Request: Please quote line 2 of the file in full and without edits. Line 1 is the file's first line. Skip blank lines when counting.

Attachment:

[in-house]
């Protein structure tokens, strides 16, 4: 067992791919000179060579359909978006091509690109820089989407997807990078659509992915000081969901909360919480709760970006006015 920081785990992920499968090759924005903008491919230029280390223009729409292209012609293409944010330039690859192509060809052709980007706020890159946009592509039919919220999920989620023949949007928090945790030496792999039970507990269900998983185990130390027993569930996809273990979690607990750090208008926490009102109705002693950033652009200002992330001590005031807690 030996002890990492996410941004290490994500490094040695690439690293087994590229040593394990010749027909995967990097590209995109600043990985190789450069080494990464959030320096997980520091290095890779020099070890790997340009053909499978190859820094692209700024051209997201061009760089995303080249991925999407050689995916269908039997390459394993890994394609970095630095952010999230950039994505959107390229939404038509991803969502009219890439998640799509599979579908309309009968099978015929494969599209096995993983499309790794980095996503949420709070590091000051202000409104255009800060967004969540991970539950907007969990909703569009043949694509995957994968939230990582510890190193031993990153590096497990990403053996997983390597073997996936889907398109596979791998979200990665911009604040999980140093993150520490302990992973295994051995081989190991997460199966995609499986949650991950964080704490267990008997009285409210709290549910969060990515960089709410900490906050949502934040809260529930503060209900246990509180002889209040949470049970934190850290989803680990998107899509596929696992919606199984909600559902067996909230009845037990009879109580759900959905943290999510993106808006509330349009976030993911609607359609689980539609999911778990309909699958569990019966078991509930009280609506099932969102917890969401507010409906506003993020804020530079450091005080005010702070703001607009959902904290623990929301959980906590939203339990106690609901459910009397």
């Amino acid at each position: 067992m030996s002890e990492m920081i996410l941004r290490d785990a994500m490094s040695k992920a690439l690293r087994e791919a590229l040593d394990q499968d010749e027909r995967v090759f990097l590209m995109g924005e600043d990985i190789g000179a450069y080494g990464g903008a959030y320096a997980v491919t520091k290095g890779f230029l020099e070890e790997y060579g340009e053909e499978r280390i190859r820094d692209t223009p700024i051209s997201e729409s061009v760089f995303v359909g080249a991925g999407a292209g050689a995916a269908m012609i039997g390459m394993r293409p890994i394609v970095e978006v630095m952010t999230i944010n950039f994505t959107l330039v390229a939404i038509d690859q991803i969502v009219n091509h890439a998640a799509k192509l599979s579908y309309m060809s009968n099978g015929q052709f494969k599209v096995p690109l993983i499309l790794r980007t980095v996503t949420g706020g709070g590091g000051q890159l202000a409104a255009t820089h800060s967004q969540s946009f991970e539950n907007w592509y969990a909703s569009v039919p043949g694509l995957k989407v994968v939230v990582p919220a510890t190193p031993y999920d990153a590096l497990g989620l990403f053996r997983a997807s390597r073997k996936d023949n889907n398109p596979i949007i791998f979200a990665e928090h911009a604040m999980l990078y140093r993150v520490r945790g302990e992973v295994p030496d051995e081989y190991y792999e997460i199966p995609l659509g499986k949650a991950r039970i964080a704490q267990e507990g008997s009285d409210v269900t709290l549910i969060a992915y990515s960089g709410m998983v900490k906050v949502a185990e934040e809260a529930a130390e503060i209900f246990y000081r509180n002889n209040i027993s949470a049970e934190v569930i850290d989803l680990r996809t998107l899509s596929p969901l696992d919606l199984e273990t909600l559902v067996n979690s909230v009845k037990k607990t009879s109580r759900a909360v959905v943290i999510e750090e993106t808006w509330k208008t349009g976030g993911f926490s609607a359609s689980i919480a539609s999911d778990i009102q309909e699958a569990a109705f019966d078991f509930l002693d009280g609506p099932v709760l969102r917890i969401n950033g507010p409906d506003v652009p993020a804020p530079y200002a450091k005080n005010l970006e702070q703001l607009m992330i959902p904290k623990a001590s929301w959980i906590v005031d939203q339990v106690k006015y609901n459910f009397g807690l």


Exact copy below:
């Protein structure tokens, strides 16, 4: 067992791919000179060579359909978006091509690109820089989407997807990078659509992915000081969901909360919480709760970006006015 920081785990992920499968090759924005903008491919230029280390223009729409292209012609293409944010330039690859192509060809052709980007706020890159946009592509039919919220999920989620023949949007928090945790030496792999039970507990269900998983185990130390027993569930996809273990979690607990750090208008926490009102109705002693950033652009200002992330001590005031807690 030996002890990492996410941004290490994500490094040695690439690293087994590229040593394990010749027909995967990097590209995109600043990985190789450069080494990464959030320096997980520091290095890779020099070890790997340009053909499978190859820094692209700024051209997201061009760089995303080249991925999407050689995916269908039997390459394993890994394609970095630095952010999230950039994505959107390229939404038509991803969502009219890439998640799509599979579908309309009968099978015929494969599209096995993983499309790794980095996503949420709070590091000051202000409104255009800060967004969540991970539950907007969990909703569009043949694509995957994968939230990582510890190193031993990153590096497990990403053996997983390597073997996936889907398109596979791998979200990665911009604040999980140093993150520490302990992973295994051995081989190991997460199966995609499986949650991950964080704490267990008997009285409210709290549910969060990515960089709410900490906050949502934040809260529930503060209900246990509180002889209040949470049970934190850290989803680990998107899509596929696992919606199984909600559902067996909230009845037990009879109580759900959905943290999510993106808006509330349009976030993911609607359609689980539609999911778990309909699958569990019966078991509930009280609506099932969102917890969401507010409906506003993020804020530079450091005080005010702070703001607009959902904290623990929301959980906590939203339990106690609901459910009397």